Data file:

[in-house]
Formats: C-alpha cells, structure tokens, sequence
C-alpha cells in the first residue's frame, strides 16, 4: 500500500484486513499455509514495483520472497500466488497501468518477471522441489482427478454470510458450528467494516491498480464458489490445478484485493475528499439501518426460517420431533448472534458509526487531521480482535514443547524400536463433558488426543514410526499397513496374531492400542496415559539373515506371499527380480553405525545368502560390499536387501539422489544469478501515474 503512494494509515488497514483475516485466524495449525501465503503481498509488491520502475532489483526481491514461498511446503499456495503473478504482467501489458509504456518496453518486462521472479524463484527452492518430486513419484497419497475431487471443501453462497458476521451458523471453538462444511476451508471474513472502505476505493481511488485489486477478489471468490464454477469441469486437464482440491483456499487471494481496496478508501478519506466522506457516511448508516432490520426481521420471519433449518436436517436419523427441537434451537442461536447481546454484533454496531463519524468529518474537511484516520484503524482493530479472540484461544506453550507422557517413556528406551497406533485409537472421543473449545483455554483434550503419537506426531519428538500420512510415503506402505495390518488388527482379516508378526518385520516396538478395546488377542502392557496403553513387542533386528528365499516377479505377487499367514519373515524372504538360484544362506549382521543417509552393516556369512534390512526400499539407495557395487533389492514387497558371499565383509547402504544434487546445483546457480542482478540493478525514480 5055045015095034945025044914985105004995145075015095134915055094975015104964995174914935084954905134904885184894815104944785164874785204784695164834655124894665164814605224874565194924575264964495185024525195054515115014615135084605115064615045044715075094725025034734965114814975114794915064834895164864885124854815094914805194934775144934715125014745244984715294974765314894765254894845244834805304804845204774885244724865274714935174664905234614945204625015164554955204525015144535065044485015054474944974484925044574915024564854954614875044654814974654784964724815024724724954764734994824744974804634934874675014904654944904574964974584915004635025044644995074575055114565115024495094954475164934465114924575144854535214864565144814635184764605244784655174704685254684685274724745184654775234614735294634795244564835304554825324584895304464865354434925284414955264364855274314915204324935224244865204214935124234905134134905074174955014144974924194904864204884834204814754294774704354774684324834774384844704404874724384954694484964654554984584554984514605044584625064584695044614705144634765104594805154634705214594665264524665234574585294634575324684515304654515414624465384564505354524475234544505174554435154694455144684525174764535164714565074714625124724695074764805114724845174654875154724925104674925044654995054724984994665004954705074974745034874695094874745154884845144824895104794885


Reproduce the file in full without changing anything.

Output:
[in-house]
Formats: C-alpha cells, structure tokens, sequence
C-alpha cells in the first residue's frame, strides 16, 4: 500500500484486513499455509514495483520472497500466488497501468518477471522441489482427478454470510458450528467494516491498480464458489490445478484485493475528499439501518426460517420431533448472534458509526487531521480482535514443547524400536463433558488426543514410526499397513496374531492400542496415559539373515506371499527380480553405525545368502560390499536387501539422489544469478501515474 503512494494509515488497514483475516485466524495449525501465503503481498509488491520502475532489483526481491514461498511446503499456495503473478504482467501489458509504456518496453518486462521472479524463484527452492518430486513419484497419497475431487471443501453462497458476521451458523471453538462444511476451508471474513472502505476505493481511488485489486477478489471468490464454477469441469486437464482440491483456499487471494481496496478508501478519506466522506457516511448508516432490520426481521420471519433449518436436517436419523427441537434451537442461536447481546454484533454496531463519524468529518474537511484516520484503524482493530479472540484461544506453550507422557517413556528406551497406533485409537472421543473449545483455554483434550503419537506426531519428538500420512510415503506402505495390518488388527482379516508378526518385520516396538478395546488377542502392557496403553513387542533386528528365499516377479505377487499367514519373515524372504538360484544362506549382521543417509552393516556369512534390512526400499539407495557395487533389492514387497558371499565383509547402504544434487546445483546457480542482478540493478525514480 5055045015095034945025044914985105004995145075015095134915055094975015104964995174914935084954905134904885184894815104944785164874785204784695164834655124894665164814605224874565194924575264964495185024525195054515115014615135084605115064615045044715075094725025034734965114814975114794915064834895164864885124854815094914805194934775144934715125014745244984715294974765314894765254894845244834805304804845204774885244724865274714935174664905234614945204625015164554955204525015144535065044485015054474944974484925044574915024564854954614875044654814974654784964724815024724724954764734994824744974804634934874675014904654944904574964974584915004635025044644995074575055114565115024495094954475164934465114924575144854535214864565144814635184764605244784655174704685254684685274724745184654775234614735294634795244564835304554825324584895304464865354434925284414955264364855274314915204324935224244865204214935124234905134134905074174955014144974924194904864204884834204814754294774704354774684324834774384844704404874724384954694484964654554984584554984514605044584625064584695044614705144634765104594805154634705214594665264524665234574585294634575324684515304654515414624465384564505354524475234544505174554435154694455144684525174764535164714565074714625124724695074764805114724845174654875154724925104674925044654995054724984994665004954705074974745034874695094874745154884845144824895104794885